Midfield powerhouse Michael Sweeney will be a pivotal player for Fanad Gaels this weekend even though he wears pink boots!!Gaeil Fhánada V Naomh Bríd Gaeil Fhánada host Naomh Bríd this weekend in the All Sports Intermediate Championship. Gaeil Fhánada are one of the favourites to win this year’s championship and have enjoyed a solid league campaign so far this season.They’ll look to Michael Sweeney, Seami Friel and Paddy McConigley for inspiration and with home advantage should have enough quality to overcome Naomh Bríd.Naomh Bríd will have county star David Walsh back in their line-up and he will be a key component for them as they seek to secure a crucial away victory.VERDICT – GAEIL FHÁNADA St Naul’s v Naomh Colmcille Last year’s beaten finalists St Naul’s will be hoping they can go one better this year after their heart-breaking defeat to Naomh Muire in last year’s decider.Sharpshooter Stephen Griffin is a lethal forward for St Naul’s and Naomh Colmcille will have to formulate a plan to stop him if they’re to have any chance of winning.Matthew Crossan has enjoyed a good season for Naomh Colmcille and is an expert from dead balls.However, with more experience and more strength and depth in their squad, plus home advantage it’s hard to see past St Naul’s.VERDICT – ST NAUL’S Carndonagh v Naomh Columba Naomh Columba hit the headlines earlier in the year for famously helping a Galway man turn turf while they were returning from a match at the All-Ireland Gaeltacht championships earlier this season.Their wonderful gesture received national coverage and attention from all over the country.However, on Sunday they’ll be hoping to make the headlines for footballing reasons. Carndonagh have home advantage and are a tough, well-organised outfit, but Naomh Columba have enjoyed a good league season so far this year, and have great pedigree when it comes to club championship football.Naomh Columba won a number of Donegal SFC titles in the late 80’s and 90’s, and they should have enough to get over the line.VERDICT – NAOMH COLUMBAMilford V Buncrana Junior Champions Milford make the step up to the Intermediate bracket following their stunning season last year, but face a tough test in the form of Buncrana.Buncrana competed in the Donegal SFC up until a few seasons back and have aspirations to return to top level football.County star Darrach ‘Jigger’ O’Connor will be a key man for Buncrana and Milford will need to devise a plan to cut out the supply to the tricky and skilful corner forward.Milford will be keen to make an impression and with home advantage will be a tricky proposition for Buncrana.However, Buncrana are an experienced side and should have enough quality to see them defeat the Milford men.VERDICT – BUNCRANAAodh Ruadh V Downings Aodh Ruadh host Downings at Father Tierney Park in the Intermediate championship on Saturday evening.Downings have struggled badly since making the step-up to Division Two and are low on confidence having suffered some heavy defeats.Aodh Ruadh on the other hand have enjoyed a good league campaign and are in contention for promotion.They were defeated at the semi-final stage last year and have aspirations of going all the way this year.With home advantage it’s hard to see past anything other than an Aodh Ruadh victory.VERDICT – AODH RUADHDONEGAL INTERMEDIATE CHAMPIONSHIP PREVIEW was last modified: September 26th, 2014 by Mark ForkerShare this:Click to share on Facebook (Opens in new window)Click to share on Twitter (Opens in new window)Click to share on LinkedIn (Opens in new window)Click to share on Reddit (Opens in new window)Click to share on Pocket (Opens in new window)Click to share on Telegram (Opens in new window)Click to share on WhatsApp (Opens in new window)Click to share on Skype (Opens in new window)Click to print (Opens in new window)Tags:Donegal Intermediate championshipGAANews Sportpreview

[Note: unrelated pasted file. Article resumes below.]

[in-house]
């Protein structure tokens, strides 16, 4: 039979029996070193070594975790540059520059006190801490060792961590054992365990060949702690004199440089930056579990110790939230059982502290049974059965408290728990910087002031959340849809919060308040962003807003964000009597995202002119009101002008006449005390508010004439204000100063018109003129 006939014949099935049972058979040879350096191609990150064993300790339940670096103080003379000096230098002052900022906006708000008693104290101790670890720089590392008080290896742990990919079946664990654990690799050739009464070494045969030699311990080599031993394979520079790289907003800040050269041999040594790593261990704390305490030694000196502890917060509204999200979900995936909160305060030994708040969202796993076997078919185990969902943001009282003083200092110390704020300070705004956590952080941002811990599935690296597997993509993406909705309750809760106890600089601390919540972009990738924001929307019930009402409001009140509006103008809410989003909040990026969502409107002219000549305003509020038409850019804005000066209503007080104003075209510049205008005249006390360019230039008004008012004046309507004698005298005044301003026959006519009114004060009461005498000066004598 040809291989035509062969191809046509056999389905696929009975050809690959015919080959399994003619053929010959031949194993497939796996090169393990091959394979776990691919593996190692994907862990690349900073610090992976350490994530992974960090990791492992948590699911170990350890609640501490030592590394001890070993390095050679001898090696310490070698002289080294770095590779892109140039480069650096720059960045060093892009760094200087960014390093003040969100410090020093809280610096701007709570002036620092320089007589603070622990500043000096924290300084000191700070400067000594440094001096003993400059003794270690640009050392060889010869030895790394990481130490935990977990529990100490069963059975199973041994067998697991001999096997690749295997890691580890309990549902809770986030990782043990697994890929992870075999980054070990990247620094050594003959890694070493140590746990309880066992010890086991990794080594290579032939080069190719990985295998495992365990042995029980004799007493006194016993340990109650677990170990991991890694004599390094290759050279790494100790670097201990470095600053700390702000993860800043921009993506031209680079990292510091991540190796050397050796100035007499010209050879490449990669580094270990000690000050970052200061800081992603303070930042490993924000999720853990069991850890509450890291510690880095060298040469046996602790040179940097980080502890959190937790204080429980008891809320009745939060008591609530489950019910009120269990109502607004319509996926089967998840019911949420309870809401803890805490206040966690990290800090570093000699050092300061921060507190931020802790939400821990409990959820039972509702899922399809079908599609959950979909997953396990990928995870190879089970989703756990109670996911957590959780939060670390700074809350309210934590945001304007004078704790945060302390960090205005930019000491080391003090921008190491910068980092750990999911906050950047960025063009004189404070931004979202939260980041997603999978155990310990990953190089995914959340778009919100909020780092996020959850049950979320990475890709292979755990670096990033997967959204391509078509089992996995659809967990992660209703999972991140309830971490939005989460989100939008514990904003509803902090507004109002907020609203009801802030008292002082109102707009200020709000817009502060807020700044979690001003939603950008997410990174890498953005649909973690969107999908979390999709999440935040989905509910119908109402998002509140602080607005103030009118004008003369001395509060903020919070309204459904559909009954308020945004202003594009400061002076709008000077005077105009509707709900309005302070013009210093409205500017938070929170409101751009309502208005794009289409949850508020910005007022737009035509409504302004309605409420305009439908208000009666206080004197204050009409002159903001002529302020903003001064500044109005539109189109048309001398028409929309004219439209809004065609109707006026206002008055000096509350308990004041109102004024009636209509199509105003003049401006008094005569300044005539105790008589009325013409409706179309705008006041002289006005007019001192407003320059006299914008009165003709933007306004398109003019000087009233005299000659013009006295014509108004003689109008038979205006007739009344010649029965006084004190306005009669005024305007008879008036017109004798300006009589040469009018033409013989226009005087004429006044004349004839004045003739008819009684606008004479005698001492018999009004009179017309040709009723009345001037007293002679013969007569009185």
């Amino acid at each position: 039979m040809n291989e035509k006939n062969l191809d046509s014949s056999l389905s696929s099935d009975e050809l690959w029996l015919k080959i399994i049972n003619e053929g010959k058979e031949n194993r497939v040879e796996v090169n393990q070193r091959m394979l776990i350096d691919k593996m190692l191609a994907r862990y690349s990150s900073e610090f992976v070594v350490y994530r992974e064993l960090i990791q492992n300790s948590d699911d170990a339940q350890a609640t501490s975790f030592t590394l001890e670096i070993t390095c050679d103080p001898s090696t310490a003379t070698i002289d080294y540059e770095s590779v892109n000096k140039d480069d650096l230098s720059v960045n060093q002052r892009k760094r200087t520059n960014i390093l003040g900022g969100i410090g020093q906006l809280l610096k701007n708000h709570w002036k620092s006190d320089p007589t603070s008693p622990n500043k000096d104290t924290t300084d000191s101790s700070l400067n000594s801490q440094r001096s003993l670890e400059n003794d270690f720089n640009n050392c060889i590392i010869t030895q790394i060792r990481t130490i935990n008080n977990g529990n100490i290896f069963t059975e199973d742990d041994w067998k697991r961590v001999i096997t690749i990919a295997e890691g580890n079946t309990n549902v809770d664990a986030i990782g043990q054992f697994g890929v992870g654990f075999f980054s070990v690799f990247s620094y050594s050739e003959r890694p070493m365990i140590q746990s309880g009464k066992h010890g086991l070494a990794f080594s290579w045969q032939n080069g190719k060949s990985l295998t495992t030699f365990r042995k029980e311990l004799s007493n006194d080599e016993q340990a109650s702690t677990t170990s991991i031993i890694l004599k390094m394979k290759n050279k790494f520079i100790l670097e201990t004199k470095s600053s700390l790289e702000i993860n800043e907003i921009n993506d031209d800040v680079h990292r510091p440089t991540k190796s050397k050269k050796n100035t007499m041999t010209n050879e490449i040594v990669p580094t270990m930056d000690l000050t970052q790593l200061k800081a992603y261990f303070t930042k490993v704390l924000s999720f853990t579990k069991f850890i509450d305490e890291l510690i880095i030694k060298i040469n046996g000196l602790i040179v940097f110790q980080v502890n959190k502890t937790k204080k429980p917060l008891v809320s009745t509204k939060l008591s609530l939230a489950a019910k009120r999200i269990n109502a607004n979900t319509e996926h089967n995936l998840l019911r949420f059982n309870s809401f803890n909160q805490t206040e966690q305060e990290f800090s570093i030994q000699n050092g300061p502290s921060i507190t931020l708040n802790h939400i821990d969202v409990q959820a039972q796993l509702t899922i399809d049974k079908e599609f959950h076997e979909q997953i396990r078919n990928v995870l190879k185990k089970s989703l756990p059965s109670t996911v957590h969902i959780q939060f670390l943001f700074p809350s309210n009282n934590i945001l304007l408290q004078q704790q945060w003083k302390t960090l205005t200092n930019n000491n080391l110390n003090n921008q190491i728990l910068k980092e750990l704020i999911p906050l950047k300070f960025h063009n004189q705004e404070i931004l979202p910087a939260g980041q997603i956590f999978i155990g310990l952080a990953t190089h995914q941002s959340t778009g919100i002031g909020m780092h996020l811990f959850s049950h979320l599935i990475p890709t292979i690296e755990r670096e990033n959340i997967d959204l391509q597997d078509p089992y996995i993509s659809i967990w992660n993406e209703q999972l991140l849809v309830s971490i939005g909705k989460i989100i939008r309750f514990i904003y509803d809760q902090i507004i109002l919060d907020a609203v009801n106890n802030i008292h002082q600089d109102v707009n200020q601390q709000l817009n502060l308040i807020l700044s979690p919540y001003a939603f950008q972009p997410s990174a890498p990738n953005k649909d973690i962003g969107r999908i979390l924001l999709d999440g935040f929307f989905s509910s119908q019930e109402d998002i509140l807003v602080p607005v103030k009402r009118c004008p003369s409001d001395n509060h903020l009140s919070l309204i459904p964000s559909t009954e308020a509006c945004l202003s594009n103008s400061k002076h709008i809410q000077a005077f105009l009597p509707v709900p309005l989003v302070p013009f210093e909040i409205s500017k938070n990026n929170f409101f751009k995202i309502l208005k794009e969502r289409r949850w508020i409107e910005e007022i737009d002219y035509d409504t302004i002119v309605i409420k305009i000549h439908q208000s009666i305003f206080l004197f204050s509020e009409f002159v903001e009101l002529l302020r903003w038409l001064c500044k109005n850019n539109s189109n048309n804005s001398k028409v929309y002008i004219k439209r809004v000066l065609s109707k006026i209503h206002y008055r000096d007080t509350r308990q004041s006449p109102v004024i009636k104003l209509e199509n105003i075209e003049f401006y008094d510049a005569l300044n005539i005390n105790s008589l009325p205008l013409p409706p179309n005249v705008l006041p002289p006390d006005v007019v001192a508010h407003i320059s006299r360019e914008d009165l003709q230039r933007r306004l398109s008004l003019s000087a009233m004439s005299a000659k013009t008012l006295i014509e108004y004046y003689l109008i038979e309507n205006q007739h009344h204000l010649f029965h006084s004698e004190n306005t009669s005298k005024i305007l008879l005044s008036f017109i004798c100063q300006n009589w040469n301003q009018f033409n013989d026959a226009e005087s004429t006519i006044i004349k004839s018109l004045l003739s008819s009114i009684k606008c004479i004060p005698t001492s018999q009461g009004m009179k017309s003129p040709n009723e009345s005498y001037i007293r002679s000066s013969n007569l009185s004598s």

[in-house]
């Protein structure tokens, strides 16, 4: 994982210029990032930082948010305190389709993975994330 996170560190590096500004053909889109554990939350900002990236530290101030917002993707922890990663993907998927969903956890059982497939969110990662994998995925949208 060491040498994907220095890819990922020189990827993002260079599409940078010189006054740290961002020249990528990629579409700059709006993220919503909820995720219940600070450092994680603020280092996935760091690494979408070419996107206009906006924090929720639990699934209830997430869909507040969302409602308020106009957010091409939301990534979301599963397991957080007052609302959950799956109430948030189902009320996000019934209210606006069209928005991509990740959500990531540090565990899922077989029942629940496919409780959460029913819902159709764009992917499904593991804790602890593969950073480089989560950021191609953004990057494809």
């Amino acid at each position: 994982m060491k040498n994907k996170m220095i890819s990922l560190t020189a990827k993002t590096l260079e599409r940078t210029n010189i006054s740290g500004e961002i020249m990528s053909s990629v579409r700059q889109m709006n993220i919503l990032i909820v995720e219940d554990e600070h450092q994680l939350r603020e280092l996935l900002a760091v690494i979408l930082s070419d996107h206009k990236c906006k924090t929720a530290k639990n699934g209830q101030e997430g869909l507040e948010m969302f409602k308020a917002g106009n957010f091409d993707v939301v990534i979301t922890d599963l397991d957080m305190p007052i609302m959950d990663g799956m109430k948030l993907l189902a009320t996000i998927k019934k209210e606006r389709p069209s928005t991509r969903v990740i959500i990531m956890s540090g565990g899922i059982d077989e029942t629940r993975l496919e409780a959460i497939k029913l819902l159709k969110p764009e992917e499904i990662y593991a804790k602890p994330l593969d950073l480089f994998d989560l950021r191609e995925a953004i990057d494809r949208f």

Nevermind the Late Late – Donegal is soon to have its very own version of the Toy Show next week. Donegal’s Toy Show takes place on Sunday 10th December at 3pm in the Central Hotel Donegal Town. They are seeking enthusiastic and talented kids to demonstrate toys and perform on stage. Do you know a young star who would love to be on stage?It’s set to be great family event with lots of fun and goodwill. Admission is free and all donations will be raised in aid of Solace Donegal Cancer Support. The Toy Show will be hosted by Highland Radio’s Marty Friel. Entertainment will be provided by Beats of Broadway along with a mini children’s fashion show.Kids will have the opportunity to get a photo taken with Santa Claus and receive a gift. (Cost €10)The search is on now for performers who want to demonstrate toys, review books, sing or dance. If your child is interested please text/call 085-7032764/ email firstname.lastname@example.org for more information. Donegal gets its own Toy Show – and they’re looking for participants! was last modified: December 1st, 2017 by Rachel McLaughlinShare this:Click to share on Facebook (Opens in new window)Click to share on Twitter (Opens in new window)Click to share on LinkedIn (Opens in new window)Click to share on Reddit (Opens in new window)Click to share on Pocket (Opens in new window)Click to share on Telegram (Opens in new window)Click to share on WhatsApp (Opens in new window)Click to share on Skype (Opens in new window)Click to print (Opens in new window) Tags:central hotel donegal towntoy show